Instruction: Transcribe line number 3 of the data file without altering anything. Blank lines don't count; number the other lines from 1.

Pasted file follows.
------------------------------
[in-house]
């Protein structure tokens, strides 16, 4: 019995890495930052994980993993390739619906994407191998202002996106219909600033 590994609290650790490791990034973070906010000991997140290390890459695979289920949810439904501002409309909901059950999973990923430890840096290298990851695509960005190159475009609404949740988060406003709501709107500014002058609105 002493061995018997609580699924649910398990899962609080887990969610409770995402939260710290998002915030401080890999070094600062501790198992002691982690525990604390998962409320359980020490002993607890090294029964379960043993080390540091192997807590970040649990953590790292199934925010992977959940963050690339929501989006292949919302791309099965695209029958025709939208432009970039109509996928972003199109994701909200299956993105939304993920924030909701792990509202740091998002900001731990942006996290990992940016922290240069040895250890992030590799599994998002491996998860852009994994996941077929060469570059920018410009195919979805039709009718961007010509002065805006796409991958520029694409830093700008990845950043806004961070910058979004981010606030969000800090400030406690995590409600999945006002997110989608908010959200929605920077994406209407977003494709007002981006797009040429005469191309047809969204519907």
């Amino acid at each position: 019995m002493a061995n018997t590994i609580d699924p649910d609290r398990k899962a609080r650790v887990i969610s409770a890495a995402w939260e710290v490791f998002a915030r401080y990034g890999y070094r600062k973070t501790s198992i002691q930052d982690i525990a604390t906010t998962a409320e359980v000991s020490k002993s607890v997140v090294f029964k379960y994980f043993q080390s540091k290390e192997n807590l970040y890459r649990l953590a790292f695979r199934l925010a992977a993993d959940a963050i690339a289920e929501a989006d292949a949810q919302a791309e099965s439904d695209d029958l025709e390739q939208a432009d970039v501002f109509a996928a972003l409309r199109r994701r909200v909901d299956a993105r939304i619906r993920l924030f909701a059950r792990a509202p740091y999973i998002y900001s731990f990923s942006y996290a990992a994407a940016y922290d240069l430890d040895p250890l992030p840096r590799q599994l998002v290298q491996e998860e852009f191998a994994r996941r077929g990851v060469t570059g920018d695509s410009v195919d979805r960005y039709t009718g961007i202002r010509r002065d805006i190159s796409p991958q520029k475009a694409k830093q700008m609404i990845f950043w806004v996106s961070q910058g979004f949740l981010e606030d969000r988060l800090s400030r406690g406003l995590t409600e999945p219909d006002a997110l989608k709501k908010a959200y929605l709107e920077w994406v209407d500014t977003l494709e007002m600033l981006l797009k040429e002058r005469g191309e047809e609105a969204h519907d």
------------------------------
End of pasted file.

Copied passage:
């Amino acid at each position: 019995m002493a061995n018997t590994i609580d699924p649910d609290r398990k899962a609080r650790v887990i969610s409770a890495a995402w939260e710290v490791f998002a915030r401080y990034g890999y070094r600062k973070t501790s198992i002691q930052d982690i525990a604390t906010t998962a409320e359980v000991s020490k002993s607890v997140v090294f029964k379960y994980f043993q080390s540091k290390e192997n807590l970040y890459r649990l953590a790292f695979r199934l925010a992977a993993d959940a963050i690339a289920e929501a989006d292949a949810q919302a791309e099965s439904d695209d029958l025709e390739q939208a432009d970039v501002f109509a996928a972003l409309r199109r994701r909200v909901d299956a993105r939304i619906r993920l924030f909701a059950r792990a509202p740091y999973i998002y900001s731990f990923s942006y996290a990992a994407a940016y922290d240069l430890d040895p250890l992030p840096r590799q599994l998002v290298q491996e998860e852009f191998a994994r996941r077929g990851v060469t570059g920018d695509s410009v195919d979805r960005y039709t009718g961007i202002r010509r002065d805006i190159s796409p991958q520029k475009a694409k830093q700008m609404i990845f950043w806004v996106s961070q910058g979004f949740l981010e606030d969000r988060l800090s400030r406690g406003l995590t409600e999945p219909d006002a997110l989608k709501k908010a959200y929605l709107e920077w994406v209407d500014t977003l494709e007002m600033l981006l797009k040429e002058r005469g191309e047809e609105a969204h519907d």